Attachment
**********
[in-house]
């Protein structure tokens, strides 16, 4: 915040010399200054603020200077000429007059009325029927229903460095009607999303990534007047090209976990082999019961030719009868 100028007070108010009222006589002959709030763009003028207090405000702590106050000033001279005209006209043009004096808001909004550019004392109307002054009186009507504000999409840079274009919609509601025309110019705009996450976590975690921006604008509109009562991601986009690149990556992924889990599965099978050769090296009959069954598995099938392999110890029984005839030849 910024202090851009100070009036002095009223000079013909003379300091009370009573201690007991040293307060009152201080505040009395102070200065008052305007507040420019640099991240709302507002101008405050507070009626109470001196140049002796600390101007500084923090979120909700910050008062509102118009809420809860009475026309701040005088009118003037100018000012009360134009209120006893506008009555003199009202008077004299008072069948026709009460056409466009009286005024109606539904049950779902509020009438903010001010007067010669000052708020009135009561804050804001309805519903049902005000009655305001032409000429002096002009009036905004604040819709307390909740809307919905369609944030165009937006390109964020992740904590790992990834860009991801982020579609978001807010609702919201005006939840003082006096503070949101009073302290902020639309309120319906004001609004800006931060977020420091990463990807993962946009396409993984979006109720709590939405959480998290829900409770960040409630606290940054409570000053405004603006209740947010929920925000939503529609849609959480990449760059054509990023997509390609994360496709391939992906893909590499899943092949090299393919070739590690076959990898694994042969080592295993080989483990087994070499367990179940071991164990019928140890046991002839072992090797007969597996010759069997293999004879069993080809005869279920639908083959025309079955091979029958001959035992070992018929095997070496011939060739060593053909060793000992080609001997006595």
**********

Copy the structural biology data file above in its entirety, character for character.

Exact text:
[in-house]
């Protein structure tokens, strides 16, 4: 915040010399200054603020200077000429007059009325029927229903460095009607999303990534007047090209976990082999019961030719009868 100028007070108010009222006589002959709030763009003028207090405000702590106050000033001279005209006209043009004096808001909004550019004392109307002054009186009507504000999409840079274009919609509601025309110019705009996450976590975690921006604008509109009562991601986009690149990556992924889990599965099978050769090296009959069954598995099938392999110890029984005839030849 910024202090851009100070009036002095009223000079013909003379300091009370009573201690007991040293307060009152201080505040009395102070200065008052305007507040420019640099991240709302507002101008405050507070009626109470001196140049002796600390101007500084923090979120909700910050008062509102118009809420809860009475026309701040005088009118003037100018000012009360134009209120006893506008009555003199009202008077004299008072069948026709009460056409466009009286005024109606539904049950779902509020009438903010001010007067010669000052708020009135009561804050804001309805519903049902005000009655305001032409000429002096002009009036905004604040819709307390909740809307919905369609944030165009937006390109964020992740904590790992990834860009991801982020579609978001807010609702919201005006939840003082006096503070949101009073302290902020639309309120319906004001609004800006931060977020420091990463990807993962946009396409993984979006109720709590939405959480998290829900409770960040409630606290940054409570000053405004603006209740947010929920925000939503529609849609959480990449760059054509990023997509390609994360496709391939992906893909590499899943092949090299393919070739590690076959990898694994042969080592295993080989483990087994070499367990179940071991164990019928140890046991002839072992090797007969597996010759069997293999004879069993080809005869279920639908083959025309079955091979029958001959035992070992018929095997070496011939060739060593053909060793000992080609001997006595």